[Read more…]

Alternate presentations: cinematic Thaipusam 2016 photoessay

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As a follow on to the article a few days ago about my experiences shooting medium format for low light reportage work, I’m presenting the promised cinematic set from Thaipusam 2016. I deliberately left a few articles’ gap between them rather than presenting them back to back; this allows a bit of settling time and objectivity between the two sets of images. It also brings up the question of stylistic choices: how do you decide?

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Bespoke Queenstown Landscape Workshop, 21-24 April 2016

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Time for something different. This April, I’m offering more than a workshop: an intensive experience to raise your photography to the next level. The focus will be on landscape, in and around Queenstown, New Zealand. We (I) will be driving a lot, bringing you to locations I discovered on my last trip to both explore and develop your own work. But here’s the kicker: the workshop will limited to just three participants, and is inclusive of 4*+ accommodation and ground transport costs. It’s something I’ve been asked for in the past, but didn’t make much sense unless going to a location where driving/ground transport is necessary and we have much range to cover.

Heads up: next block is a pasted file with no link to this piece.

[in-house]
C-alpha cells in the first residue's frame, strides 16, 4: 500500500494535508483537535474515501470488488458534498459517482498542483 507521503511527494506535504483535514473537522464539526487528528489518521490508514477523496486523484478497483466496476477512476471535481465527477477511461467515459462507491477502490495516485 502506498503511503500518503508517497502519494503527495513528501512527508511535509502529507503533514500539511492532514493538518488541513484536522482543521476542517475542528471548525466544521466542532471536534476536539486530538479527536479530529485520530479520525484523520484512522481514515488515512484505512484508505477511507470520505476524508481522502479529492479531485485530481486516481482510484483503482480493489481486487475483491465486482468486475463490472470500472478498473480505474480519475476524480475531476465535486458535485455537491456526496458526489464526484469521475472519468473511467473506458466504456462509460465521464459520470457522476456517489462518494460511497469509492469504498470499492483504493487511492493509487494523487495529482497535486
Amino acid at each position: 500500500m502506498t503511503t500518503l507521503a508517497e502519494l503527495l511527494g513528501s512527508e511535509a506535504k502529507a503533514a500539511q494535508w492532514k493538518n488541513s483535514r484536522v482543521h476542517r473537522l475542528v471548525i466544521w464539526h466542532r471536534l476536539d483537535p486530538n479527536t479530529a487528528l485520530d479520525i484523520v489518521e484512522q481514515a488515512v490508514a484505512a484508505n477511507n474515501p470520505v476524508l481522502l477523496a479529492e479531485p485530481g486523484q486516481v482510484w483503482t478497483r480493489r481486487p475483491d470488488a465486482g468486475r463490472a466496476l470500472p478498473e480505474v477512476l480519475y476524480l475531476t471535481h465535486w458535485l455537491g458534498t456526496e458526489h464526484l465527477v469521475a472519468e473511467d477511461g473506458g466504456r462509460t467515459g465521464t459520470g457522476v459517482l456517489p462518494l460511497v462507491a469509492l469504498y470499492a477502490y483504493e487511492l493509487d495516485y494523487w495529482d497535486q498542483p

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Premiere and review: The Olympus PEN F

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After being limited to 16MP for nearly four years, we now have a marginal increase in resolution – to 20MP, matching the Panasonic GX8 announced last year (and quite possibly sharing the same sensor, too). The PEN F is another retro-tastic design clearly inspired by the original film half-frame PEN F, right down to the knob on the front vertical face of the camera. It is also yet another subdivision of a niche by Olympus of its EVF cameras – we have the photo-centric E-M1, the video-centric E-M5II, the budget-centric E-M10II, and now the PEN F. One thing that struck me throughout the test period was that the camera really feels as though it’s geared towards the JPEG shooter (or, more likely, the social media crowd). It’s the first all-new ‘serious’ camera from Olympus in a couple of years – so how does it perform?

Thank you to Olympus Malaysia for the loan. Note that all images were processed in Olympus Raw Viewer 3, and then run through my usual photoshop workflow; as such it’s difficult for me to make objective and comparative statements about image quality as this is not my normal workflow and one cannot compare it to other cameras easily. What I can do for now is assess how this particular workflow performs, and that’s what I’ll be doing later. Additional images will be posted to this flickr gallery.

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Reportage and medium format: Thaipusam 2016 with a Hasselblad H5D-50C